Making Divorce Hard to Strengthen Marriages?

Really! Because being trapped in a marriage makes it better!

Divorce Cake
Megan McArdle dissects this idea from the economic perspective, suggesting that making divorce harder might actually prevent marriages. To make marriage more attractive to both men and women, it would help if the family law system did not make unwarranted assumptions about the intentions of the parties. As someone points out in her comments section, a woman (or man!) who agrees to stay home and care for children deserves in all fairness to be compensated monetarily if the breadwinner dumps him or her. But that kind of arrangement is rare in the modern era, and those who enter marriage under a different division of labor deserve to have their intentions recognized and upheld in case of divorce, which is often not the case.

One issue is the single marriage contract allowed by the state and fiddled with by legislators based on their simplistic models of fairness. While prenups can have some effect on modifying the one-size-fits-all treatment by family courts, they are often ignored when the court feels social policy trumps the parties’ intentions at the time of their marriage. It would be better (and encourage men especially to be willing to commit to marriage) if there were a variety of marriage contracts: “Catholic marriage,” indissoluble except in extremis; “Family marriage,” designed to protect planned children and difficult to dissolve until they are of age; “Marriage lite,” perfect for people who want to test their compatibility with a no-fault-divorce, no division of property contract–many of whom would go on to a stronger contract with time. But we’d call them all married and treat them as such legally. As it is now, only the wealthy can afford the serial marriages now common among the upper classes. leaving those with fewer financial resources less likely to marry at all.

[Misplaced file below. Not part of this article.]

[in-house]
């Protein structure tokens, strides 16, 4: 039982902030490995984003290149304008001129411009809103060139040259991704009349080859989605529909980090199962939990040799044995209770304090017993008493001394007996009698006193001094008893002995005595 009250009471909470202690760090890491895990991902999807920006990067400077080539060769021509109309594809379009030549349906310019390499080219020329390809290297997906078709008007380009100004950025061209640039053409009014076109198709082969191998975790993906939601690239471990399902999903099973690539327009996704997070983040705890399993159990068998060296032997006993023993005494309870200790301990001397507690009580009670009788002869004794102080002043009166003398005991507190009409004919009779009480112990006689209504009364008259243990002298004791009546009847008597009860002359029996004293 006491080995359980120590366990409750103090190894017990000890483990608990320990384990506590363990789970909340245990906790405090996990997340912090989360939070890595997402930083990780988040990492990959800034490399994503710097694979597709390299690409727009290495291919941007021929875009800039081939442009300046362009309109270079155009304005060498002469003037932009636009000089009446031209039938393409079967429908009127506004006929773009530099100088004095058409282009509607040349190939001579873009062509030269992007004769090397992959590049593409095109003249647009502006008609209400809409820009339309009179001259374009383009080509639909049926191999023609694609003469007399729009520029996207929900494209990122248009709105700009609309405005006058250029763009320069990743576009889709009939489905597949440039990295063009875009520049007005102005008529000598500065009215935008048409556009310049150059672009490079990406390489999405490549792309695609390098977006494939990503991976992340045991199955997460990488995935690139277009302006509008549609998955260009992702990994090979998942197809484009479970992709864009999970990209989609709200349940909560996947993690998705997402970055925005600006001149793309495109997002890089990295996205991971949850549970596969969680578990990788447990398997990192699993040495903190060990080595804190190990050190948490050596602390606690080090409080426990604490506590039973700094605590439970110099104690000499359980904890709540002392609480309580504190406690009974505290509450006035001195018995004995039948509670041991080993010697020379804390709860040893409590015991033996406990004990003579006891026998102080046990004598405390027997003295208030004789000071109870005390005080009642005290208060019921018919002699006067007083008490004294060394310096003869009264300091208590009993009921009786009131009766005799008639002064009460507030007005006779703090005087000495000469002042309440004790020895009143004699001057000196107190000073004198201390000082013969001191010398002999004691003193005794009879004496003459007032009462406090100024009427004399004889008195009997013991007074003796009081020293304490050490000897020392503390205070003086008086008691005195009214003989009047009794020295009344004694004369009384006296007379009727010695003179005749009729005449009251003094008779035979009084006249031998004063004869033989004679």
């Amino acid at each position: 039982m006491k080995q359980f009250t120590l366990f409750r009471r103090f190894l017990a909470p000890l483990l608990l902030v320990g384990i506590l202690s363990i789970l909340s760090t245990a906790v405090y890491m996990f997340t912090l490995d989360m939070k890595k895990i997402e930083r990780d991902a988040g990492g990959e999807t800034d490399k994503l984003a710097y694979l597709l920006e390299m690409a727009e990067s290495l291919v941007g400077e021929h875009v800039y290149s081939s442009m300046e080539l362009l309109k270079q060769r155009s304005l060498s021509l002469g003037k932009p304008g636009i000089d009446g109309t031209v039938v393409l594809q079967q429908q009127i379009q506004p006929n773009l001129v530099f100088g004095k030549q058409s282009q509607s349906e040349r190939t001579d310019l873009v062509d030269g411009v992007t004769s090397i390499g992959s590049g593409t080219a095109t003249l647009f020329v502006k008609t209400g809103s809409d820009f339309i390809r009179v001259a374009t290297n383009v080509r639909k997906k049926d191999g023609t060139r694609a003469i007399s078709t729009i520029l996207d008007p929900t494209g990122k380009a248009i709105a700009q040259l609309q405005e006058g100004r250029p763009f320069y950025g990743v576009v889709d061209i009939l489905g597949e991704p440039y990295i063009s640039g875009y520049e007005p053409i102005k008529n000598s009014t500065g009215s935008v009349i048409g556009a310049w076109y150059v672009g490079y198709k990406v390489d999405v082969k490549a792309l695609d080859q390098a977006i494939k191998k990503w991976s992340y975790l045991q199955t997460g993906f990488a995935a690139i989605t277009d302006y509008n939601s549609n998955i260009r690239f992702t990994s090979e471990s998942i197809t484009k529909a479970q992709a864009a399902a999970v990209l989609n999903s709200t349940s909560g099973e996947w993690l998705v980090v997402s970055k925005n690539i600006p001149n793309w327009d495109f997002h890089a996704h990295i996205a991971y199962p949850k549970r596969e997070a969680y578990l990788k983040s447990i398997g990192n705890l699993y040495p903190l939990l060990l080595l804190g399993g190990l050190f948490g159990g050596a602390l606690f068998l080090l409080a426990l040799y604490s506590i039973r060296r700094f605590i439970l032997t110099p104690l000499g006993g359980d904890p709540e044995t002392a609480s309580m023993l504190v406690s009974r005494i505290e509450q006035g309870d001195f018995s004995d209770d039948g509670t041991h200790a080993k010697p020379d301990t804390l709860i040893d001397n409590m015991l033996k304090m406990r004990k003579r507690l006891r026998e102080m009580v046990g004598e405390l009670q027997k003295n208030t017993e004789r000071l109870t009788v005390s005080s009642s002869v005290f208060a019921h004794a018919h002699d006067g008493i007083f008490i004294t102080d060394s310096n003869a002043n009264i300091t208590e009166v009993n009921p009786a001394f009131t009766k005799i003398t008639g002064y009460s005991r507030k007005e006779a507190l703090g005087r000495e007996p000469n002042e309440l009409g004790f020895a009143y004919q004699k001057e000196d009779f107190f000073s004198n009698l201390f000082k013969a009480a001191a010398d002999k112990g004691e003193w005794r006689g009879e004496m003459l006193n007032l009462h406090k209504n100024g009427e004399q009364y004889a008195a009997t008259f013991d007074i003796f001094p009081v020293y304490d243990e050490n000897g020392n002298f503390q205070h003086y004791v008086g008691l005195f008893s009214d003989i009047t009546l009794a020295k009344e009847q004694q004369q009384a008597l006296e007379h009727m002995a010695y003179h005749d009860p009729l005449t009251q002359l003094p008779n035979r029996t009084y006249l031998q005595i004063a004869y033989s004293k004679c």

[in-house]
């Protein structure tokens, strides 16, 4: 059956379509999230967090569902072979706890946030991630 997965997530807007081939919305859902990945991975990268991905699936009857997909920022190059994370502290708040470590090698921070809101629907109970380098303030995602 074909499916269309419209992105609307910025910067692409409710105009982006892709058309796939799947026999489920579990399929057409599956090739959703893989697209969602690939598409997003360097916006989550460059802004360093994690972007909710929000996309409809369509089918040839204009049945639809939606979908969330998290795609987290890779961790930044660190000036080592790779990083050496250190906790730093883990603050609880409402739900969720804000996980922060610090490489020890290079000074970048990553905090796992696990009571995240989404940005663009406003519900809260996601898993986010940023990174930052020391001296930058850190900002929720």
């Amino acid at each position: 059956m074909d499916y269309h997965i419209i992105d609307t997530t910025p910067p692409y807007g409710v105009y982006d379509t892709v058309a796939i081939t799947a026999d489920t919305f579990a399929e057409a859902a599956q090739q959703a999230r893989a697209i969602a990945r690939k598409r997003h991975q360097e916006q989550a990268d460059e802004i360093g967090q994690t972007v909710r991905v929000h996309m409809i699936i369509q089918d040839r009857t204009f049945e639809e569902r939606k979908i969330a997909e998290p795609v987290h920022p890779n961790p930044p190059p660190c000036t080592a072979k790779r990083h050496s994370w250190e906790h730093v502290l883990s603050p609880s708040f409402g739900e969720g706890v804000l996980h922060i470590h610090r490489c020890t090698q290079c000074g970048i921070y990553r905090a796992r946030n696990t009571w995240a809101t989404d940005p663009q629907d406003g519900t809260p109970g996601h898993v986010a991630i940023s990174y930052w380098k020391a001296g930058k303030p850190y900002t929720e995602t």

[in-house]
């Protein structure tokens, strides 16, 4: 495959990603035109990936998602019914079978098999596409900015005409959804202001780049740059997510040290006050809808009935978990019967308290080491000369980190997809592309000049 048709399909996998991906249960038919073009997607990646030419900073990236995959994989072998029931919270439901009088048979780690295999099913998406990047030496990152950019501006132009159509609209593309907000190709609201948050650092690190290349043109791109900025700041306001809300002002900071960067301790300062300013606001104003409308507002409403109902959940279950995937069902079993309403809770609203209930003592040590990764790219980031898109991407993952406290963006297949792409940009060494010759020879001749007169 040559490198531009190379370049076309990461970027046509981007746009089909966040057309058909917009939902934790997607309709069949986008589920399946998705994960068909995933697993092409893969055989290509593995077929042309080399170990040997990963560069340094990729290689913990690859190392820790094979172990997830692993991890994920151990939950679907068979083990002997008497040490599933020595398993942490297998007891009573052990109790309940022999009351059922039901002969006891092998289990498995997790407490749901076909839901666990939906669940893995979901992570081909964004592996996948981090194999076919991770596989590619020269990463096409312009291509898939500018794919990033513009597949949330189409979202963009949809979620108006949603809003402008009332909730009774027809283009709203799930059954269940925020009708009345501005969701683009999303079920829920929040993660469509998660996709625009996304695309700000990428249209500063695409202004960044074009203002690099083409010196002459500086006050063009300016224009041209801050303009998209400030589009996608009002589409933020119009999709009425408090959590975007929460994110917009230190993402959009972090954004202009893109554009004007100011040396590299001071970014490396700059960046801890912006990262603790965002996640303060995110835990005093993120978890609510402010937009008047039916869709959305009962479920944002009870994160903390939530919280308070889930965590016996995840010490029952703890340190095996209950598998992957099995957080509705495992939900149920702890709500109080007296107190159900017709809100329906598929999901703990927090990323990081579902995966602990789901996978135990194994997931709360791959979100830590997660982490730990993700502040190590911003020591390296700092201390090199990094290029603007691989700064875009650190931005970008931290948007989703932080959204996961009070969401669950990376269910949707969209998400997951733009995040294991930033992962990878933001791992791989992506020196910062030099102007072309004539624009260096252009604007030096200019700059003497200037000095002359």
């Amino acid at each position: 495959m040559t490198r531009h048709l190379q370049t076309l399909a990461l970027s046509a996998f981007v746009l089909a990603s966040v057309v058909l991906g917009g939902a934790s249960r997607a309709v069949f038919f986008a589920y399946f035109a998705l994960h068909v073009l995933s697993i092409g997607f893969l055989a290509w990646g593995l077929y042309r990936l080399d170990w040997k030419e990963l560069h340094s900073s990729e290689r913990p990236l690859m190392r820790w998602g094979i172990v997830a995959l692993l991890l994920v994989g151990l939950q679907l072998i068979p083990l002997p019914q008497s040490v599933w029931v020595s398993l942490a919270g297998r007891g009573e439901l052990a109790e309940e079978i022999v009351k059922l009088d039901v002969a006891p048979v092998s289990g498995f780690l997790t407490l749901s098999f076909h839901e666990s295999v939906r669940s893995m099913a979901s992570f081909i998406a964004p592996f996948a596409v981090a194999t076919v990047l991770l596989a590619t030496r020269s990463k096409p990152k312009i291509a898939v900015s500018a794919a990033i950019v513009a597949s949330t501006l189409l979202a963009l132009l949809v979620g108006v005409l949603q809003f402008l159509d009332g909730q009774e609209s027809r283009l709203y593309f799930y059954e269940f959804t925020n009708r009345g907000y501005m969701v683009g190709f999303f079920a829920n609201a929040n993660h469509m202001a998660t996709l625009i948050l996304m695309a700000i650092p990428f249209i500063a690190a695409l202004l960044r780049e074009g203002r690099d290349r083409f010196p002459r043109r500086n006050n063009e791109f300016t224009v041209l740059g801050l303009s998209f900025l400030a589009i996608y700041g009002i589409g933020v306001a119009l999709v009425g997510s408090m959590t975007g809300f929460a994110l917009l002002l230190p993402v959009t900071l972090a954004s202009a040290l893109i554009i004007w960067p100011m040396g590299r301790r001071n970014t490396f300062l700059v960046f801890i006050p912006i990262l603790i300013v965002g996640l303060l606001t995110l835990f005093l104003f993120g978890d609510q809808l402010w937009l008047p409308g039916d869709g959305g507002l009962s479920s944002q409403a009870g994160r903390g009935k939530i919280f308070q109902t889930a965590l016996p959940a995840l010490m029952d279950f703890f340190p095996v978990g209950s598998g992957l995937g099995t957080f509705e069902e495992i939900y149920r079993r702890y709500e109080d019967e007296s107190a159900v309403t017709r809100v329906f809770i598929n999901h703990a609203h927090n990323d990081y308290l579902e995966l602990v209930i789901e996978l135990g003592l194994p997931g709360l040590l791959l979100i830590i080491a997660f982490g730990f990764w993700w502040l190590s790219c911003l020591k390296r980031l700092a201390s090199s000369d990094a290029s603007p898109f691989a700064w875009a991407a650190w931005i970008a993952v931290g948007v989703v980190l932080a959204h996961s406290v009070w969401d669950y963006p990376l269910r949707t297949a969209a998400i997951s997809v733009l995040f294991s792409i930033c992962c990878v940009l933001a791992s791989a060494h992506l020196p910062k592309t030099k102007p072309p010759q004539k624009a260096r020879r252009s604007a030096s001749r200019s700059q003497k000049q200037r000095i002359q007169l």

And the government’s strange subsidization of divorce continues; the ACA (“Obamacare”), for example, rewards many middle-income people who divorce by providing both of the newly single with much larger health insurance subsidies. Two people making $30K a year are now penalized to the tune of several hundred dollars a month if they wed. Meanwhile, other benefits have similar (if less extreme) phaseouts and discourage marriage.

For more on family law and politics:

Divorced Men 8 Times as Likely to Commit Suicide as Divorced Women
Life Is Unfair! The Militant Red Pill Movement
Leftover Women: The Chinese Scene
“Divorce in America: Who Really Wants Out and Why”
View Marriage as a Private Contract?
Madmen, Red Pill, and Social Justice Wars
Unrealistic Expectations: Liberal Arts Woman and Amazon Men
Stable is Boring? “Psychology Today” Article on Bad Boyfriends
Ross Douthat on Unstable Families and Culture
Ev Psych: Parental Preferences in Partners
Purge: the Feminist Grievance Bubble
The Social Decay of Black Neighborhoods (And Yours!)
Modern Feminism: Victim-Based Special Pleading
Stereotype Inaccuracy: False Dichotomies
Real-Life “Hunger Games”: Soft Oppression Destroys the Poor
Red Pill Women — Female MRAs
Why Did Black Crime Syndicates Fail to Go Legit?
The “Fairy Tale” Myth: Both False and Destructive
Feminism’s Heritage: Freedom vs. Special Protections
Evolve or Die: Survival Value of the Feminine Imperative
“Why Are Great Husbands Being Abandoned?”
Divorce and Alimony: State-By-State Reform, Massachusetts Edition
Reading “50 Shades of Grey” Gives You Anorexia and an Abusive Partner!
Why We Are Attracted to Bad Partners (Who Resemble a Parent)
Gaming and Science Fiction: Social Justice Warriors Strike Again
Culture Wars: Peace Through Limited Government

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